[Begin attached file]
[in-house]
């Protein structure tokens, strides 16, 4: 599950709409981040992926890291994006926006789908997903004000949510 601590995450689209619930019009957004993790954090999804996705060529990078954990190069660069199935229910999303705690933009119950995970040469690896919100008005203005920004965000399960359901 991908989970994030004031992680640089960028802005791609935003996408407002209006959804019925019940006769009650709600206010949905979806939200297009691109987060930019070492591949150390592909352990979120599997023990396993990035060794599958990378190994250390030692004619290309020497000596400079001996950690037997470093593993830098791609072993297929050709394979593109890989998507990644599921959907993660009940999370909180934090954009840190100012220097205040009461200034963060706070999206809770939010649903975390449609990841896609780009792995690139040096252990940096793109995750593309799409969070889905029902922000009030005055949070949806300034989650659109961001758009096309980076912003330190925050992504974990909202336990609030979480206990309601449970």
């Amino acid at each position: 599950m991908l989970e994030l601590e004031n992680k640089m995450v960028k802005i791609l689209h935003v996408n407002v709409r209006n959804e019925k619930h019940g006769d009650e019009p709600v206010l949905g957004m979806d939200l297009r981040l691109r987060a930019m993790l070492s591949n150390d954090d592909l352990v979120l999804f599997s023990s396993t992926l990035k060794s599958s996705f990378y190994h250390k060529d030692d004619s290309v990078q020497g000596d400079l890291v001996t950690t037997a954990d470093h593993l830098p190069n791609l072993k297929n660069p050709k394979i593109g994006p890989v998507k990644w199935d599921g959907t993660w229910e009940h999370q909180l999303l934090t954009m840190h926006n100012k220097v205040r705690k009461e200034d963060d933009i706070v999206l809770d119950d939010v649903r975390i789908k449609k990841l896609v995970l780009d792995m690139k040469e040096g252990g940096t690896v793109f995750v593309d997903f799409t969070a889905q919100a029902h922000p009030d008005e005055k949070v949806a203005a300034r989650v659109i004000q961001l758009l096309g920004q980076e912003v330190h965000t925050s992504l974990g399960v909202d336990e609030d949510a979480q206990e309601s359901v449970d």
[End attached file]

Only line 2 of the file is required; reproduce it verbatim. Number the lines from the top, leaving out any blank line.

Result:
């Protein structure tokens, strides 16, 4: 599950709409981040992926890291994006926006789908997903004000949510 601590995450689209619930019009957004993790954090999804996705060529990078954990190069660069199935229910999303705690933009119950995970040469690896919100008005203005920004965000399960359901 991908989970994030004031992680640089960028802005791609935003996408407002209006959804019925019940006769009650709600206010949905979806939200297009691109987060930019070492591949150390592909352990979120599997023990396993990035060794599958990378190994250390030692004619290309020497000596400079001996950690037997470093593993830098791609072993297929050709394979593109890989998507990644599921959907993660009940999370909180934090954009840190100012220097205040009461200034963060706070999206809770939010649903975390449609990841896609780009792995690139040096252990940096793109995750593309799409969070889905029902922000009030005055949070949806300034989650659109961001758009096309980076912003330190925050992504974990909202336990609030979480206990309601449970």